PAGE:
Teaching Stories

Teaching stories is a term used to describe narratives that have been deliberately created as vehicles for the transmission of wisdom.

Our favorite Teaching Stories are those written by Idries Shah. We have found that children (and adults alike) truly love and enjoy these timeless stories and at the same time as we read, tell these stories, listen to them or make theater together, we are learning about ourselves and others, continuing to expand our perception on many different levels. A teaching story works on its own, it doesn’t need an explanation and it does not have a moral. You can check out these books at www.hoopoekids.com

THE FARMER’S WIFE
THE LION WHO SAW HIMSELF IN THE WATER
THE SILLY CHICKEN

THE CLEVER BOY AND THE TERRIBLE, DANGEROUS ANIMAL
THE OLD WOMAN AND THE EAGLE
THE BOY WITHOUT A NAME
THE MAN AND THE FOX
THE MAN WITH BAD MANNERS
NEEM THE HALF-BOY
FATIMA THE SPINNER AND THE TENT
THE MAGIC HORSE

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“…a series of children’s books that have captivated the hearts and minds of people from all walks of life. The books are tales from a rich tradition of story telling from Central Asia and the Middle East. Stories told and retold to children, by campfire and candlelight, for more than a thousand years. Through repeated readings, these stories provoke fresh insight and more flexible thought in children. Beautifully illustrated.” The Magazine of the National Education Association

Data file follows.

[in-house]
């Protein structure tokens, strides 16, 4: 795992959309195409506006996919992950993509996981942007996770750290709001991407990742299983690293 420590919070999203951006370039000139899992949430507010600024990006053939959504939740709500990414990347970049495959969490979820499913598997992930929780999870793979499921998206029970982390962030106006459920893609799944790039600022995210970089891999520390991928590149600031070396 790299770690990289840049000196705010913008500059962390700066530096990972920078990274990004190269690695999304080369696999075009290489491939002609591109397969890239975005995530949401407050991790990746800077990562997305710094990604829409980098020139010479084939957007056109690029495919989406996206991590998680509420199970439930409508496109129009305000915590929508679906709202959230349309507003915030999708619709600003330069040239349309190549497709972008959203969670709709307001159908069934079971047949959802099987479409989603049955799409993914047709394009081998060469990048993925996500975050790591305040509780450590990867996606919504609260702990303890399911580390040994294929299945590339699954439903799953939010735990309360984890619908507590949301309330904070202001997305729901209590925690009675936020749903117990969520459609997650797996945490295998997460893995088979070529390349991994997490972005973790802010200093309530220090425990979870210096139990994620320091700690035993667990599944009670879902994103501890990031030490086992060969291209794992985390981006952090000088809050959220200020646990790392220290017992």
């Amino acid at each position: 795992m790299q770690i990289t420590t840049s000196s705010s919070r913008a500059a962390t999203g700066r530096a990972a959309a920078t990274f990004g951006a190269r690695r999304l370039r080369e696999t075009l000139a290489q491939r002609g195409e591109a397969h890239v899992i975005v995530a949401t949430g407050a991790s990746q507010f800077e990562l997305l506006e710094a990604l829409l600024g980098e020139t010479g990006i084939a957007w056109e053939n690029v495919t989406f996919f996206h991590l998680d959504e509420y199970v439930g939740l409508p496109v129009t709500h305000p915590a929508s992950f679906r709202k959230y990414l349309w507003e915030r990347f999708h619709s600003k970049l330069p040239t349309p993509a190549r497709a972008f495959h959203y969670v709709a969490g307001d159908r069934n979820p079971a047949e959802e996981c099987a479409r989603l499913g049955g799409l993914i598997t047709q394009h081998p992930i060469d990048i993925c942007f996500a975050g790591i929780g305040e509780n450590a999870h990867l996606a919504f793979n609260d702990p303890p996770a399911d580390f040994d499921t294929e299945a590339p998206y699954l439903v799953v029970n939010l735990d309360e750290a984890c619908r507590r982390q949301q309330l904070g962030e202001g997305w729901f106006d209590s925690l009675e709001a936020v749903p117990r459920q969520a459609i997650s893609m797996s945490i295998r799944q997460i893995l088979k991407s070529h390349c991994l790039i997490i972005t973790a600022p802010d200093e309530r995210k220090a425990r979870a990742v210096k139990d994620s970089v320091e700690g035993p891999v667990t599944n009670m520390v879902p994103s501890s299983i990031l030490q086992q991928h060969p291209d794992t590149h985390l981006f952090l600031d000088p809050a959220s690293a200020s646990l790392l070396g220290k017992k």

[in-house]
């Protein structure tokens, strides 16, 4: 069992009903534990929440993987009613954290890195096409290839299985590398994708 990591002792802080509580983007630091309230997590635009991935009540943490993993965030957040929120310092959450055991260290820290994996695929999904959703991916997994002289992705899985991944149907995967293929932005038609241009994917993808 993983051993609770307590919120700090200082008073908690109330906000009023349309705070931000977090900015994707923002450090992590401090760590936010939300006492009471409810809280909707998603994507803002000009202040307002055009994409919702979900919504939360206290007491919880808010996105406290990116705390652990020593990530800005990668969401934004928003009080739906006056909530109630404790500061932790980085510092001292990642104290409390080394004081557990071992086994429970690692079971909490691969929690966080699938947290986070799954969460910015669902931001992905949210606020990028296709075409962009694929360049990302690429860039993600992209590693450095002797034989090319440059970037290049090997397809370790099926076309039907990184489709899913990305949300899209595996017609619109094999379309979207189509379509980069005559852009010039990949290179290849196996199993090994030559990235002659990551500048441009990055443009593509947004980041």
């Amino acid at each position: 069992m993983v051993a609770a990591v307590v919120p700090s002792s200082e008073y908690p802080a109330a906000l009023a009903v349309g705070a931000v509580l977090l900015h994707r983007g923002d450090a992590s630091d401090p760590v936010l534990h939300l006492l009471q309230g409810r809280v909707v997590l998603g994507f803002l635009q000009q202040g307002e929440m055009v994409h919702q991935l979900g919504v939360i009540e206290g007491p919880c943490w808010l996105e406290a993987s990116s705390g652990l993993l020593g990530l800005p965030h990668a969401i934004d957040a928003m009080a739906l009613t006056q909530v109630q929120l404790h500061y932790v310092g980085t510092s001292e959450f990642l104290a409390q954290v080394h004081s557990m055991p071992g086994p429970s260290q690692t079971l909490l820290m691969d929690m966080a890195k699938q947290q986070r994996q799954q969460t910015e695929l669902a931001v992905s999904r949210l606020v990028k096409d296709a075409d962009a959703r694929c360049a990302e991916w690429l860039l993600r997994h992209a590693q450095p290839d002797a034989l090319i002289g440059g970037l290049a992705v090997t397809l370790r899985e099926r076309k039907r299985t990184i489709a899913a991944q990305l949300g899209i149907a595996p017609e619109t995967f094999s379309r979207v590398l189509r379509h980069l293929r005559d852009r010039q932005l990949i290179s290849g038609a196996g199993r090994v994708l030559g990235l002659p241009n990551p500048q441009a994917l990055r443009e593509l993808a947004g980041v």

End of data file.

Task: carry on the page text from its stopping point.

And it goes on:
Teaching-Stories and the Brain

Teaching-Stories activate the right side of the brain much more than does reading normal prose. The right side of the brain provides ‘context’, the essential function of putting together the different components of experience. The left side provides the ‘text’, or the pieces themselves. These stories are designed to embody–in their characters, plots and imagery–patterns and relationships that nurture a part of the mind that is unreachable in more direct ways, thus increasing our understanding and perceptions. Such stories are pivotal in cognitive development, they lead the child and then the adult to learn more about what happens in the world, when and how events come together.

Speaking at the Library of Congress, leading psychologist Robert Ornstein gives a presentation on the effectiveness of the Teaching-Story in developing thinking skills and perceptions. His lecture includes a video version of 2 Hoopoe titles: Neem the Half-Boy and The Clever Boy and the Terrible, Dangerous Animal.

 

 

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